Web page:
What is wrong with Craig Kimbrel? It’s a question easily asked and answered at a superficial level, but drilling down on precisely what is causing the thing that’s causing the thing that’s causing the bad results is always more challenging.
We know that the movement on his pitches is not there. We know that the command is not there. We know that the velocity is not as bad as last year, but it is certainly still down from his prime. We know that he’s not particularly old for a reliever (32), but he’s also old enough that physical decline is on the table.
What you don’t know for sure in situations like this is whether a guy is just physically busted out, or whether it’s merely a matter of correctable mechanically issues sending things out-of-whack. I don’t want to talk myself into anything just because I want to be optimistic – if you followed Kimbrel’s downward trend in 2018 before his long offseason wait for a team to sign him, then you know that there were already warning signals of a looming decline in performance. But THIS precipitous? No. Which means I don’t think you’re being obscenely optimistic if you point to two straight weird years of preparation and limited action, during which time it’s possible that it was pretty easy for a guy’s mechanics to get mucked up.
To that end, I wanted to share the perspective of Kimbrel’s manager David Ross (who notably did not use Kimbrel in a save situation on Saturday, nor in a tied extra-innings situation yesterday), and then the perspective of the team’s GM Jed Hoyer.
First, you have Ross hinting at mechanical issues, which could make it a lot easier for batters to diagnose his pitches (via Marquee):
“There’s some mechanical things that we can shore up to where he’s back to hiding the ball a little bit more — a little more deception in his delivery when he’s right,” Ross said. “Some of the conversations we’ve had, he’s not quite where he wants to be in that. He’s kind of in between.
“I like the fact the velocity’s there, but there’s a couple other things we could lock in, we’ll see a much better Craig.”
Ross didn’t want to give away too much about Kimbrel’s mechanics or how the Cubs plan to fix the issue, but the manager also acknowledged a little bit of confidence and comfort on the mound could go a long way with Kimbrel.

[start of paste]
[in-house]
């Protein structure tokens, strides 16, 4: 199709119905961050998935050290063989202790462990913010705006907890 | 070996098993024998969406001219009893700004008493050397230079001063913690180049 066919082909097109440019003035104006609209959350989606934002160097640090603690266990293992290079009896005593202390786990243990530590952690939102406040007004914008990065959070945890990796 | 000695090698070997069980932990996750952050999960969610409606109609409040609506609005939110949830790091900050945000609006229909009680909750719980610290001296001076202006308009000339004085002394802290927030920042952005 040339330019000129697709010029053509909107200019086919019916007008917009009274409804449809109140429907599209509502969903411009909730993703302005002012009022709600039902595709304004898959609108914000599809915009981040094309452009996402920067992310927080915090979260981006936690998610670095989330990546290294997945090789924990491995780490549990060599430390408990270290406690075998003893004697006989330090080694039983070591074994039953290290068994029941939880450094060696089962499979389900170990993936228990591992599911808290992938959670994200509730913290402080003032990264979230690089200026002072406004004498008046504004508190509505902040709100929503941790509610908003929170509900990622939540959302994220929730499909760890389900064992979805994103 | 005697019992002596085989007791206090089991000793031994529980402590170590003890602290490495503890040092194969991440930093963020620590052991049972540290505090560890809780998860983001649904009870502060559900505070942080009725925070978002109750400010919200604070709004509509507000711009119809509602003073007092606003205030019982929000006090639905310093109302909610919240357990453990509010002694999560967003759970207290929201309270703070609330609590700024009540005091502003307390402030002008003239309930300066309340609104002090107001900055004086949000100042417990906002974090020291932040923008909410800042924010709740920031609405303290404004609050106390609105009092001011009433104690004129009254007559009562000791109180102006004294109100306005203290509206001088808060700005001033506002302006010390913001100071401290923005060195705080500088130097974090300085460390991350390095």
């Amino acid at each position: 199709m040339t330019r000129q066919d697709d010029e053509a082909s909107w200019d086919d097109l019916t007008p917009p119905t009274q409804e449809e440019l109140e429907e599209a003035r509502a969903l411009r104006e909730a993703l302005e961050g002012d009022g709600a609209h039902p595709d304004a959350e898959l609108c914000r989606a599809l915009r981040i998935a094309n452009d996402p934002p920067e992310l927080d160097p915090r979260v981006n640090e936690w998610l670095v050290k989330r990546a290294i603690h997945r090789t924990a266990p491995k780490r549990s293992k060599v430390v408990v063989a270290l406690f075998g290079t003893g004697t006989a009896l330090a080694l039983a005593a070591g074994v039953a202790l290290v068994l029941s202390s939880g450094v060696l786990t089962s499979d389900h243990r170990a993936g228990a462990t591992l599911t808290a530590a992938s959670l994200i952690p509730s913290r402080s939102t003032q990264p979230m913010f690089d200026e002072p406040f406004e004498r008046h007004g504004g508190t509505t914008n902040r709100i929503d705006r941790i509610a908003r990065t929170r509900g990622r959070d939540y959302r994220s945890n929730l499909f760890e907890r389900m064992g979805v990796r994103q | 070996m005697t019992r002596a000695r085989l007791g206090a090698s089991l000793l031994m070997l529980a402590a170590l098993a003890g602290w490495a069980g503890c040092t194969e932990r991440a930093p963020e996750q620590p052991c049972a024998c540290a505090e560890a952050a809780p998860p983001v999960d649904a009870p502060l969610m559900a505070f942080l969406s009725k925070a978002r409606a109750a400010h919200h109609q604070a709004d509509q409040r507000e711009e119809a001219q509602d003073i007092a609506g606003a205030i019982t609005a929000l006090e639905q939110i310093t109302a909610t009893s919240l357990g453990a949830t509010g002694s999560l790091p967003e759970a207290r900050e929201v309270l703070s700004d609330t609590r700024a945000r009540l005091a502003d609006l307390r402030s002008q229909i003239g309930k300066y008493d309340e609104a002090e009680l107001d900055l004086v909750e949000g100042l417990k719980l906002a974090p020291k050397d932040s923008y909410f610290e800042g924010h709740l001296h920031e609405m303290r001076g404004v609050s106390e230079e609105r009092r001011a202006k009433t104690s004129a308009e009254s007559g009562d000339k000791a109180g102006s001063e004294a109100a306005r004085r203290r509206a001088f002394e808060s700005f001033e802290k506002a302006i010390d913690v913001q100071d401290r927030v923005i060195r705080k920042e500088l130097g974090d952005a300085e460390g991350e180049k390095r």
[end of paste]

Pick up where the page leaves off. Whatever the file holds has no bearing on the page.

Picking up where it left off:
Then, you have Hoyer flat out saying it’s the mechanics, per the Sun-Times:
“Right now, he’s obviously mechanically out of whack, and the shape of his pitches are not what they normally are,” general manager Jed Hoyer said. “Part of what has made him elite are the distinct qualities of his fastball and his breaking ball, and those aren’t there right now because he’s mechanically out of whack.
“I think that’s the job we have ahead of us, and, luckily, we have a very willing, open and honest Craig Kimbrel. He’s willing; he knows that he’s not right. I mean, this is a guy that’s done nothing but dominate his whole career, and he knows that he shouldn’t be walking guys like this. He knows that. His fastball shouldn’t be getting barreled up like this, and we need to get as many mechanics back in the right place.”
We’ve noted that Kimbrel’s release point, by the data, is way off from recent years, and his spin rate is down. Could those two things reinforce the idea that it’s the mechanics causing the problem (and not something else – i.e., physical decline – causing the pitches to suffer)? Or are the mechanics getting out of whack because of the physical decline? You’re not going to get an answer on that one.
So for now, we wait to see what happens the next time Kimbrel is permitted to take the mound. Is the arm slot back up a little higher? Is he staying closed off for longer? On that one, check this out from the same camera angle:
Not only is there going to be less deception in the second image, I’d also think you’re getting less whip in your delivery (thus, potentially, less velo and less spin). But the thing is, as guys get older, these kinds of complicated, physically-challenging deliveries – the ones that make shit a lot harder on the batter – become more difficult to sustain.
On the whole, I’m hearing what Ross and Hoyer are saying, and I am not ruling out the possibility that this can be fixed, and fixed quickly. Kimbrel’s decline in the second half of 2018 and his disastrous 2019 are what give me the most pause, but guys who performed for so long at Kimbrel’s level can bounce back.
I look forward to seeing Kimbrel’s next appearance from an evaluative perspective, though I hope it comes when the game is very out of reach in either direction.